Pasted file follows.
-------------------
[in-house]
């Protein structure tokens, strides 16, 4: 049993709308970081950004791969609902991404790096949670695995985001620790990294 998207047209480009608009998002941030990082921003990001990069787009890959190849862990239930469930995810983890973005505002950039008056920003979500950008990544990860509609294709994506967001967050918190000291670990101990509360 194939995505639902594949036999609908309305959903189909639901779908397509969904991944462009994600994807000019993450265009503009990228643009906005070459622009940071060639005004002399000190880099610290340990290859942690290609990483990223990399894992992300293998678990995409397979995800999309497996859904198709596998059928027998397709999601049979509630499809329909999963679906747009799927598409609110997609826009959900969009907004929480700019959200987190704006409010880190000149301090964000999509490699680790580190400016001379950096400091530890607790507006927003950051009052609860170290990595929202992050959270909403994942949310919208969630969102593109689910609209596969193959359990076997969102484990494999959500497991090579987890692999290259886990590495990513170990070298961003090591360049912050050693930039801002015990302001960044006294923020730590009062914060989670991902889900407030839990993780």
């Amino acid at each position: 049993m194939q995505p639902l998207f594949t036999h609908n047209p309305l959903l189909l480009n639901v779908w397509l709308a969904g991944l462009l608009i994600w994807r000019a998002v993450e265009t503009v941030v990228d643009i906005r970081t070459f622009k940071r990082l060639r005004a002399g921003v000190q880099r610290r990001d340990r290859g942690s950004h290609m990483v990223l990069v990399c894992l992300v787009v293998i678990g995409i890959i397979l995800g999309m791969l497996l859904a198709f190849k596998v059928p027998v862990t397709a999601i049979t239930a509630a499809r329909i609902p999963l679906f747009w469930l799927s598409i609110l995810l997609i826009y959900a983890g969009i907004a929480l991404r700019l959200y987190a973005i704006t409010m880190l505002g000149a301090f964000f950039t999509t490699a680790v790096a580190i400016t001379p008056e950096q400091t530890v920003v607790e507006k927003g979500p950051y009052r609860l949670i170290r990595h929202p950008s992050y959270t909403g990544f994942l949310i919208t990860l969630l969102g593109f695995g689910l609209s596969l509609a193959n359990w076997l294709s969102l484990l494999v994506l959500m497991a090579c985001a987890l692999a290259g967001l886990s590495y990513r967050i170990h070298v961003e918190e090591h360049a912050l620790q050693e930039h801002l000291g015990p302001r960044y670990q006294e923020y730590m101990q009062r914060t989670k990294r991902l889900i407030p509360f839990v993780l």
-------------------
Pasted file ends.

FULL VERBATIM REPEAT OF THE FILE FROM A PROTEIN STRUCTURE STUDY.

[in-house]
């Protein structure tokens, strides 16, 4: 049993709308970081950004791969609902991404790096949670695995985001620790990294 998207047209480009608009998002941030990082921003990001990069787009890959190849862990239930469930995810983890973005505002950039008056920003979500950008990544990860509609294709994506967001967050918190000291670990101990509360 194939995505639902594949036999609908309305959903189909639901779908397509969904991944462009994600994807000019993450265009503009990228643009906005070459622009940071060639005004002399000190880099610290340990290859942690290609990483990223990399894992992300293998678990995409397979995800999309497996859904198709596998059928027998397709999601049979509630499809329909999963679906747009799927598409609110997609826009959900969009907004929480700019959200987190704006409010880190000149301090964000999509490699680790580190400016001379950096400091530890607790507006927003950051009052609860170290990595929202992050959270909403994942949310919208969630969102593109689910609209596969193959359990076997969102484990494999959500497991090579987890692999290259886990590495990513170990070298961003090591360049912050050693930039801002015990302001960044006294923020730590009062914060989670991902889900407030839990993780």
């Amino acid at each position: 049993m194939q995505p639902l998207f594949t036999h609908n047209p309305l959903l189909l480009n639901v779908w397509l709308a969904g991944l462009l608009i994600w994807r000019a998002v993450e265009t503009v941030v990228d643009i906005r970081t070459f622009k940071r990082l060639r005004a002399g921003v000190q880099r610290r990001d340990r290859g942690s950004h290609m990483v990223l990069v990399c894992l992300v787009v293998i678990g995409i890959i397979l995800g999309m791969l497996l859904a198709f190849k596998v059928p027998v862990t397709a999601i049979t239930a509630a499809r329909i609902p999963l679906f747009w469930l799927s598409i609110l995810l997609i826009y959900a983890g969009i907004a929480l991404r700019l959200y987190a973005i704006t409010m880190l505002g000149a301090f964000f950039t999509t490699a680790v790096a580190i400016t001379p008056e950096q400091t530890v920003v607790e507006k927003g979500p950051y009052r609860l949670i170290r990595h929202p950008s992050y959270t909403g990544f994942l949310i919208t990860l969630l969102g593109f695995g689910l609209s596969l509609a193959n359990w076997l294709s969102l484990l494999v994506l959500m497991a090579c985001a987890l692999a290259g967001l886990s590495y990513r967050i170990h070298v961003e918190e090591h360049a912050l620790q050693e930039h801002l000291g015990p302001r960044y670990q006294e923020y730590m101990q009062r914060t989670k990294r991902l889900i407030p509360f839990v993780l």